AudioBook Mastering—Subaudible Noise

I’m re-writing my AudioBook Mastering paper and I got stuck.

How do you tell when you have sub-audible noise or even audible rumble enough to know when to use LF-Rolloff?

You’re not allowed to use Analyze > Plot Spectrum. Nobody understands that.

Spectrogram display turns to trash down there.


Here’s an idea from a low blood-sugar brain on the way to lunch.

ACX Check has three little-used readings below the three primary ACX Compliance values. Make one of those the energy below 20Hz. Could be something to add to ACX-Test. There is no condition where energy down there is valuable. Add DC offset value?


Unless you have a really deep voice, just use it. If you use the default “Size” setting, it’s more gentle. Increase the “Size” setting (for a stronger effect) if you know you have a problem with rumble.

Unless you have a really deep voice, just use it.

No question. But I’m talking about those microphones that have intense and rising noise…at 10Hz.

“I’ve done everything I can think of, the voice presentation sounds perfectly clean on a good sound system, but I still can’t pass noise.”

We’ve all seen those microphones or systems that create their own earthquakes starting at, say, 40Hz and rising steadily to 3Hz or 4Hz. Nobody can hear that, and it can destroy ACX noise readings.

Conspiracy has it microphones get made with that noise because they’re cheap to build, they’re going to inexperienced users, you can’t hear it and who’s going to know?

That happens enough that I want to test for it.

– Do you inspect noise below 20Hz?

– Do you inspect for noise below 100Hz (LF-Rolloff cutoff)?

– Do you inspect the difference?

Where is the cutoff for Too Much Information?

Initially, I had a special, purpose-built tool that could inspect portions of the audio band, but we already have a sound quality tool. Build this analysis into that.

Which analysis? This is complicated by the fact that LF-Rolloff can theatrically affect deep men’s voices. This can make mastering instructions really amusing.


Nobody wrote on a rock we can’t have a generic 20Hz Hi Pass Filter and not test for anything.

100Hz HPF is an industry standard because it’s the most reliable way to shoot voices in the field when the voice are being paid millions and you have to come back with something.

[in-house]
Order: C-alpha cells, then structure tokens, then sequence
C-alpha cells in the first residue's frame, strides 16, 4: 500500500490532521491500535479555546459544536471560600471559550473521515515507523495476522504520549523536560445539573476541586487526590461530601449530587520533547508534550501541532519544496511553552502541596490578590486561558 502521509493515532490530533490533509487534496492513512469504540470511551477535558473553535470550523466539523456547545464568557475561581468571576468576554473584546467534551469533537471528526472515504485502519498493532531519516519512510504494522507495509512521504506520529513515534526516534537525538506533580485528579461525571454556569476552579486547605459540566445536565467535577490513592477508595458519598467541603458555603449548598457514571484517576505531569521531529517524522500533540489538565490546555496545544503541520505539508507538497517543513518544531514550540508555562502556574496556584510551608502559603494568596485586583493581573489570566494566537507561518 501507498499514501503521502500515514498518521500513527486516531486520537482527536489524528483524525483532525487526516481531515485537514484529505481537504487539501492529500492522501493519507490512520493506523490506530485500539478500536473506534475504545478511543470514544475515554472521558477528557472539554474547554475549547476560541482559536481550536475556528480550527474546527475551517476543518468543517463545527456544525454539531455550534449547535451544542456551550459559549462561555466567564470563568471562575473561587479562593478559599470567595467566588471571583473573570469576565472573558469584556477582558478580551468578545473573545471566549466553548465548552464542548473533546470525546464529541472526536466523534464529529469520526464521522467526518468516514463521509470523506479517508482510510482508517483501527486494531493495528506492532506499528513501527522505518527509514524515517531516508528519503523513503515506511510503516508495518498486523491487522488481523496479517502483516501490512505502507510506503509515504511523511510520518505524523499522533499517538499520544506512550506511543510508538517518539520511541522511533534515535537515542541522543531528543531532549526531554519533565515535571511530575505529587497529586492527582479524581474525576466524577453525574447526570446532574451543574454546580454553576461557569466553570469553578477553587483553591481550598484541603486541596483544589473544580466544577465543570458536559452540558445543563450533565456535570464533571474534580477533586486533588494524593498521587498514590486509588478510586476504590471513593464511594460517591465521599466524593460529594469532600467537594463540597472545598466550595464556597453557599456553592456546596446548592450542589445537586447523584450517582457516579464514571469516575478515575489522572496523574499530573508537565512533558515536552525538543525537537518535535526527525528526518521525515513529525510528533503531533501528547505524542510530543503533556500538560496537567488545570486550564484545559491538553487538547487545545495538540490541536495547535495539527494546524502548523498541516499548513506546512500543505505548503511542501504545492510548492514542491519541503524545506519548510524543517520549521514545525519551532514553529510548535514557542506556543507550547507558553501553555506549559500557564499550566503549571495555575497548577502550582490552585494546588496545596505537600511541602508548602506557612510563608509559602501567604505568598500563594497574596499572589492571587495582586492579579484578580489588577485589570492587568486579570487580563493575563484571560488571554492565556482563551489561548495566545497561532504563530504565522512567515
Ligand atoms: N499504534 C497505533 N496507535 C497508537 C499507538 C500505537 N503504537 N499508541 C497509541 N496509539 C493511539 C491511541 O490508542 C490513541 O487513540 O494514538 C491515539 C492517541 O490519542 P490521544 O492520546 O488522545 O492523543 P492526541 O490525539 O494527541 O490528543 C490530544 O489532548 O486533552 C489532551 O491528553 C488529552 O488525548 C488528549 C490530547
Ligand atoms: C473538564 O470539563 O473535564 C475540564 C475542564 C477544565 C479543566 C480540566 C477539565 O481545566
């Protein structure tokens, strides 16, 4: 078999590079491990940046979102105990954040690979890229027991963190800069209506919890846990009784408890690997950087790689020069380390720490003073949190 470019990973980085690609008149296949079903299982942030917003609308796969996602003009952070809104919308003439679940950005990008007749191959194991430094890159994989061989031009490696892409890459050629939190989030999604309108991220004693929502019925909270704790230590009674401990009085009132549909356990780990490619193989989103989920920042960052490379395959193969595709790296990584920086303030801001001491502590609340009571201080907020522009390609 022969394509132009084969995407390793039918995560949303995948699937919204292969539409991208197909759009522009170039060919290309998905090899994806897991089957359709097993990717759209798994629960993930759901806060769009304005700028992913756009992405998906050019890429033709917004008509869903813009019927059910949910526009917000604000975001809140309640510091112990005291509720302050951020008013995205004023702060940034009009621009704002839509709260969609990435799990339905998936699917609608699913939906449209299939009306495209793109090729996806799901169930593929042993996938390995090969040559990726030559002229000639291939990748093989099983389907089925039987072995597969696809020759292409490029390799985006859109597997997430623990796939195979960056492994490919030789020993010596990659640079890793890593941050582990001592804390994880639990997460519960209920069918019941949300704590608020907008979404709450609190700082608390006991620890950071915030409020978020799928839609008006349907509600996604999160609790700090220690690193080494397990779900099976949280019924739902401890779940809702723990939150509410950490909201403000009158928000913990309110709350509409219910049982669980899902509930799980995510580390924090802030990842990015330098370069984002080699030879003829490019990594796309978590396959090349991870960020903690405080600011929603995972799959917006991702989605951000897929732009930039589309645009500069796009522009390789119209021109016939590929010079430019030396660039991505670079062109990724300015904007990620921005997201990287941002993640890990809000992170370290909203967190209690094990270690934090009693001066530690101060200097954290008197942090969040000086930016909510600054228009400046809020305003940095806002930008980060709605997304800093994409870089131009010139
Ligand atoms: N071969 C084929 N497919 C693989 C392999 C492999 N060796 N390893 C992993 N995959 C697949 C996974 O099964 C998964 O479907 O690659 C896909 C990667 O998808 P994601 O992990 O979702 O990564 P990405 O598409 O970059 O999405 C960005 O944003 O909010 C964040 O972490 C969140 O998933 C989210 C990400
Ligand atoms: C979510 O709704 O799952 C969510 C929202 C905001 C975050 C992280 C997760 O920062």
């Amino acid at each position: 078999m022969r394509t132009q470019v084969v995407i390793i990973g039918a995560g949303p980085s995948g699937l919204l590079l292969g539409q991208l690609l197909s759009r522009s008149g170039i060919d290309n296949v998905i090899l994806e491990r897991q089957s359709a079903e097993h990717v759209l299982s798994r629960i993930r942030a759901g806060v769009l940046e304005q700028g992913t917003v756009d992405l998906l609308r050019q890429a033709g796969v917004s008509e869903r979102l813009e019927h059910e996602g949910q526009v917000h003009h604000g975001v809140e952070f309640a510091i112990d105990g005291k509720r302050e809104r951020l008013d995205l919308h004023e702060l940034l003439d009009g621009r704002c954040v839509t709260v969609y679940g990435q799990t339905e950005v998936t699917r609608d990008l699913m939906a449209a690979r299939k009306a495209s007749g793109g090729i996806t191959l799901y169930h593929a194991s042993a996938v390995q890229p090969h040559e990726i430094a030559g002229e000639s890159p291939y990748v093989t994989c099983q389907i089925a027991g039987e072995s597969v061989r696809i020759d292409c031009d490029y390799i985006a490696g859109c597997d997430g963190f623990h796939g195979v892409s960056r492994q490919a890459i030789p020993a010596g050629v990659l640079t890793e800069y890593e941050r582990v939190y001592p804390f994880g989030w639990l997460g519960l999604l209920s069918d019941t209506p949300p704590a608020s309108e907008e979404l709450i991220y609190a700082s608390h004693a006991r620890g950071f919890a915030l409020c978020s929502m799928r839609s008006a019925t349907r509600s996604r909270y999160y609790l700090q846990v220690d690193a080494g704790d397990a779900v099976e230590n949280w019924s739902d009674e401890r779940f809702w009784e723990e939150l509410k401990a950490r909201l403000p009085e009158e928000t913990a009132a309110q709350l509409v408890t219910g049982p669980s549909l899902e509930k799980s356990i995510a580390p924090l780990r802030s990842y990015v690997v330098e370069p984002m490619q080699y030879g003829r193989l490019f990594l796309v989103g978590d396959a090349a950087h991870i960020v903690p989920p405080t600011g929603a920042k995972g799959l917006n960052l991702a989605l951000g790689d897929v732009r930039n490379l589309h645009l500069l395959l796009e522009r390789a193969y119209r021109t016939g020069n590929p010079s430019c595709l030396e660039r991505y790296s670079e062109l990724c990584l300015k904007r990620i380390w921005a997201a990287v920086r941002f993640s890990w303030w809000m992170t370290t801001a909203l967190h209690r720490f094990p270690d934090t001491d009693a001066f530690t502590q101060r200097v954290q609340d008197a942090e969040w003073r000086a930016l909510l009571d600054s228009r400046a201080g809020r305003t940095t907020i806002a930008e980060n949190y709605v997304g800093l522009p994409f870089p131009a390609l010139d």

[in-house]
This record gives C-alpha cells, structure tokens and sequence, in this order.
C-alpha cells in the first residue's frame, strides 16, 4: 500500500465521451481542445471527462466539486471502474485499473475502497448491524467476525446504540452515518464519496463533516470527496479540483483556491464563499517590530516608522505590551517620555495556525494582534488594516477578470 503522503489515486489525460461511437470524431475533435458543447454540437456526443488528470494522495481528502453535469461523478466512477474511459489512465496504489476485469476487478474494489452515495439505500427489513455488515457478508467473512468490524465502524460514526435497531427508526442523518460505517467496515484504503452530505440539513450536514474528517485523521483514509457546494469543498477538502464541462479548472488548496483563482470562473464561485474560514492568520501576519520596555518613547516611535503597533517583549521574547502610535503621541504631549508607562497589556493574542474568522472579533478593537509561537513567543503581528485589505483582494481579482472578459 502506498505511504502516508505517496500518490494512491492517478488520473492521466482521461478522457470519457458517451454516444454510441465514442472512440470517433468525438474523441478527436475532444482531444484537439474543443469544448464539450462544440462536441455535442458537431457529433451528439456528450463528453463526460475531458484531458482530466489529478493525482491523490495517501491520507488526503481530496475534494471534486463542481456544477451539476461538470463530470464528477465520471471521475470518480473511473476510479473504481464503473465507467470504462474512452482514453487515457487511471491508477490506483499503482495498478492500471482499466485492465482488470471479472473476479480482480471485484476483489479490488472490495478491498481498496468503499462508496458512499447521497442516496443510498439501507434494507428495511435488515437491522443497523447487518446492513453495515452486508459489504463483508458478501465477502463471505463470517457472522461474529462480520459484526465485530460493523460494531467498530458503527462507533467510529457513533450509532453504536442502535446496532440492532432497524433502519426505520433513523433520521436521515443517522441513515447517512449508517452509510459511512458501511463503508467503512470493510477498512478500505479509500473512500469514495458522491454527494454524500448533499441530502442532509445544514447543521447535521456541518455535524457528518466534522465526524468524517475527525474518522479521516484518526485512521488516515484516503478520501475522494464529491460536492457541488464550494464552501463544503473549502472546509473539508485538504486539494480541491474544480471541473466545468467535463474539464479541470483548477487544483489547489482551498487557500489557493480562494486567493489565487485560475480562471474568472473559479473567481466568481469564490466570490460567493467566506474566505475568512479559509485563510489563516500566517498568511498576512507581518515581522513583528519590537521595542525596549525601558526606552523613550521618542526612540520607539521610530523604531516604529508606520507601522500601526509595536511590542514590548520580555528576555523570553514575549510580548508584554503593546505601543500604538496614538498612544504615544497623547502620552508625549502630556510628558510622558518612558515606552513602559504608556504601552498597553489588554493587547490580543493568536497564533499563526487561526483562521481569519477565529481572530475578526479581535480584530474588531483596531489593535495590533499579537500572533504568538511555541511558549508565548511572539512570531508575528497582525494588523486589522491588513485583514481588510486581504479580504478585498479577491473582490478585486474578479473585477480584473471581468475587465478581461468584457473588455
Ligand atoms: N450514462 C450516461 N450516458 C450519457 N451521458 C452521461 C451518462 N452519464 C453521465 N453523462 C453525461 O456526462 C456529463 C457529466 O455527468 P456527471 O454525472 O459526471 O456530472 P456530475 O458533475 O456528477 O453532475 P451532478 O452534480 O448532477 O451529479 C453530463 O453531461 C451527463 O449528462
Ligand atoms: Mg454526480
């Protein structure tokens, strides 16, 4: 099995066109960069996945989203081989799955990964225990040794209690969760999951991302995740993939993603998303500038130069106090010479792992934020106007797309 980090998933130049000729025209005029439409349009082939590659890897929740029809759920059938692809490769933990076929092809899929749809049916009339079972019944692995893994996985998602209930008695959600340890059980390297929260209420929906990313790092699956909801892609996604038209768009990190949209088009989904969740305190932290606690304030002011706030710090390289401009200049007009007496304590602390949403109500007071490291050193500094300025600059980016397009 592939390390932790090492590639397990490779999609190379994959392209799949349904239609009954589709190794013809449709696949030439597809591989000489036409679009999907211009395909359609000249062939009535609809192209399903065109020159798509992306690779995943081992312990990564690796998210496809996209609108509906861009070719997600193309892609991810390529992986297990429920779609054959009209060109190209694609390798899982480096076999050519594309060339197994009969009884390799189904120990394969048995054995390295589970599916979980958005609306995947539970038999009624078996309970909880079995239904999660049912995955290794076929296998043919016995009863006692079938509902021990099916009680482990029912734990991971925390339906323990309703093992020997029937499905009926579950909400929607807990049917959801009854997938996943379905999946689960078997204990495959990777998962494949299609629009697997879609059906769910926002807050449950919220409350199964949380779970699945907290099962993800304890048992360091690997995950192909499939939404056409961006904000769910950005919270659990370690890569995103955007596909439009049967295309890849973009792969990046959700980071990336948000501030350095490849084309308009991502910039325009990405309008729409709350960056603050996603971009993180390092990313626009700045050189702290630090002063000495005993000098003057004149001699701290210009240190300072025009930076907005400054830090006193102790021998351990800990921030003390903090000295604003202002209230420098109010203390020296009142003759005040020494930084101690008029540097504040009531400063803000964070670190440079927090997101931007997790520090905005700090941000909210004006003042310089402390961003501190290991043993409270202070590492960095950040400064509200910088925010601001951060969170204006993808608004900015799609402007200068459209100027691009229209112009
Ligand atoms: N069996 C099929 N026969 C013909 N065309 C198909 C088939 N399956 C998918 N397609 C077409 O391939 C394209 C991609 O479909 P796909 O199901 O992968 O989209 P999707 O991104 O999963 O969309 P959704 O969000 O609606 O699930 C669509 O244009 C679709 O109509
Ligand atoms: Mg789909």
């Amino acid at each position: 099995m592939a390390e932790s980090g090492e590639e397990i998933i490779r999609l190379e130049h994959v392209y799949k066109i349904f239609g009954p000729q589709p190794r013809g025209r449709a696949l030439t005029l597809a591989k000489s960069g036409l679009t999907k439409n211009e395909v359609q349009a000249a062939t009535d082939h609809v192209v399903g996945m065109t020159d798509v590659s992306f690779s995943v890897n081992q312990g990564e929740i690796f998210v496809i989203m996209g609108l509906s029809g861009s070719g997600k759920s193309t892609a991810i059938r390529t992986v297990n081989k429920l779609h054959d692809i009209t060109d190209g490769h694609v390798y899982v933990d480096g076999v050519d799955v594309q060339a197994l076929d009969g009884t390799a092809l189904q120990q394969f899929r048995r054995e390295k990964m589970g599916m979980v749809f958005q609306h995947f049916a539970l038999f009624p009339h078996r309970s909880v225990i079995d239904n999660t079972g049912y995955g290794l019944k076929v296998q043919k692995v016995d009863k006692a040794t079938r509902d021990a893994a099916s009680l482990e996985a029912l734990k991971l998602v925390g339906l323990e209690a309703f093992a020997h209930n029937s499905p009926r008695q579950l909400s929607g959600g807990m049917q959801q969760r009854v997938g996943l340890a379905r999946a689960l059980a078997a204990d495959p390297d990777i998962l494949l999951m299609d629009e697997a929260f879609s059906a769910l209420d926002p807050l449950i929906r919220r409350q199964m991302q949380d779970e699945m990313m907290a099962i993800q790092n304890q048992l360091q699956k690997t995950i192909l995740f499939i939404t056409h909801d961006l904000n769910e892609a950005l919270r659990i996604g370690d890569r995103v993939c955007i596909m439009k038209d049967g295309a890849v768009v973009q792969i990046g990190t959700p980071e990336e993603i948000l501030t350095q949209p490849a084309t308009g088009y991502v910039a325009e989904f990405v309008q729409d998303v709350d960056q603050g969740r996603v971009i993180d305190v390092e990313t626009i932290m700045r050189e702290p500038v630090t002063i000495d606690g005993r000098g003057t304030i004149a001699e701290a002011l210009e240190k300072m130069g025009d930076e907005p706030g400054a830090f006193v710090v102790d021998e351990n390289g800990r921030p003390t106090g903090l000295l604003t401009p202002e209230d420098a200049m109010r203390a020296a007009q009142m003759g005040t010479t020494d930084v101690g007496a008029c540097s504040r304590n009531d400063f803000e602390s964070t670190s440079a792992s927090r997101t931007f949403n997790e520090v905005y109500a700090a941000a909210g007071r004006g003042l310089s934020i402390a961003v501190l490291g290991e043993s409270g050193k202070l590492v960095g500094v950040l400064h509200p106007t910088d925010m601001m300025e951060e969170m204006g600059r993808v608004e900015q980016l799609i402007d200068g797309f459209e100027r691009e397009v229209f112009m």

Unless you have a really deep voice, just use it.

I’m just now catching up. You mean just use LF-Rolloff all the time.

I wish it was appropriate all the time, but it can do a number on someone with a “broadcasting” voice. It presents with the contradiction of the better voice, the more likely to be damaged.


There’s your answer: Use it, and if destroys the rich deep timbre of your voice, undo and don’t use it. Somewhere along the line, someone has to make a judgement call - it’s better, or it’s worse. If you’re listening on laptop speakers or dime store ear buds… don’t.

That’s a re-write, isn’t it?

Much of the conditional branching goes away if I do that…

AudioBook Mastering (Rev4).


Low rolloff for speech

Low-rolloff is an equalization setting for Audacity intended to remove low pitched tones, thunder, rumble, church organ pedals and earthquake sounds.

Select the work to be corrected or a whole performance by clicking just above MUTE at the left of the timeline.

Effect > Equalization > Select Curve: Low rolloff for speech, Length of Filter: about 5000 > OK.

Low rolloff mimics the 100Hz rumble audio filter used in Outside Broadcast, Field Recording and Location Movie Shoots.

It’s featured in the Shure A15HP microphone adapter
and it’s a standard button on many sound mixers.
It’s the most low pitch sound you can remove from a performance without most people noticing something wrong.

Some male announcers with low-pitch, rumbly, broadcast voices may notice their voice tighten slightly and some of the broadcast rumble will vanish. Those performances may need to be corrected by hand instead of pre-baked Low-rolloff.

Low-rolloff (and the earlier, custom LF rolloff for speech) rose to prominence in AudioBook recording because of a collision. ACX AudioBooks measures noise using Z protocol which includes rumble and tones too low pitched to hear. At the same time USB microphones became popular and many of them produce very low pitch rumble and noises by an accident of manufacture. So it’s possible to fail ACX Conformance with noises neither you nor anyone else can hear.

Low-rolloff removes those noises.

LF_rolloff_for_speech.xml (299 Bytes)

No longer necessary. The “Low rolloff for speech” curve is now shipped with Audacity as standard.

In 2.1.3?

… That’s why I couldn’t find it.
Screen Shot 2017-06-11 at 10.14.16 AM.png

I’ll clean that up more later. I’m juggling ACX Mastering—trying to keep it from turning into the three-volume set.

The basic document is three paragraphs…until you screw up.


I split it in two.


I think flynwill volunteered to turn that into a wiki entry.

Now to patch Low Rolloff for real.